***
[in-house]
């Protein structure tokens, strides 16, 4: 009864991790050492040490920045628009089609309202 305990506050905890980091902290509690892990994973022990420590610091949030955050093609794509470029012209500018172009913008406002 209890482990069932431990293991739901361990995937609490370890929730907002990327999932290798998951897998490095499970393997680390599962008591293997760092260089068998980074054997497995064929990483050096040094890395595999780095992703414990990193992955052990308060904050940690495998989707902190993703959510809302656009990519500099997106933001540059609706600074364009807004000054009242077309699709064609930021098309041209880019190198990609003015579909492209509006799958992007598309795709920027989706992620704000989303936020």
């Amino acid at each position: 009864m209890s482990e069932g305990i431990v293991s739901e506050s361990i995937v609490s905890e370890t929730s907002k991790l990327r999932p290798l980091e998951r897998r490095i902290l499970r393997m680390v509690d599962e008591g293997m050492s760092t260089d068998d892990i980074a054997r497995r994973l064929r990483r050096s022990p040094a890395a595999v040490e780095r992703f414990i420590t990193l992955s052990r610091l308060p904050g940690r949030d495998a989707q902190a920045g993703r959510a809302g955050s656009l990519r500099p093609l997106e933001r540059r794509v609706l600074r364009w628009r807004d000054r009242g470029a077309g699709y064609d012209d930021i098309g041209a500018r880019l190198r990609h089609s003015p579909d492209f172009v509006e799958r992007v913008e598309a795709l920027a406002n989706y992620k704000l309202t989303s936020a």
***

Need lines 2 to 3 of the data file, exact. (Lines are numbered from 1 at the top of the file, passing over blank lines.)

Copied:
């Protein structure tokens, strides 16, 4: 009864991790050492040490920045628009089609309202 305990506050905890980091902290509690892990994973022990420590610091949030955050093609794509470029012209500018172009913008406002 209890482990069932431990293991739901361990995937609490370890929730907002990327999932290798998951897998490095499970393997680390599962008591293997760092260089068998980074054997497995064929990483050096040094890395595999780095992703414990990193992955052990308060904050940690495998989707902190993703959510809302656009990519500099997106933001540059609706600074364009807004000054009242077309699709064609930021098309041209880019190198990609003015579909492209509006799958992007598309795709920027989706992620704000989303936020």
């Amino acid at each position: 009864m209890s482990e069932g305990i431990v293991s739901e506050s361990i995937v609490s905890e370890t929730s907002k991790l990327r999932p290798l980091e998951r897998r490095i902290l499970r393997m680390v509690d599962e008591g293997m050492s760092t260089d068998d892990i980074a054997r497995r994973l064929r990483r050096s022990p040094a890395a595999v040490e780095r992703f414990i420590t990193l992955s052990r610091l308060p904050g940690r949030d495998a989707q902190a920045g993703r959510a809302g955050s656009l990519r500099p093609l997106e933001r540059r794509v609706l600074r364009w628009r807004d000054r009242g470029a077309g699709y064609d012209d930021i098309g041209a500018r880019l190198r990609h089609s003015p579909d492209f172009v509006e799958r992007v913008e598309a795709l920027a406002n989706y992620k704000l309202t989303s936020a």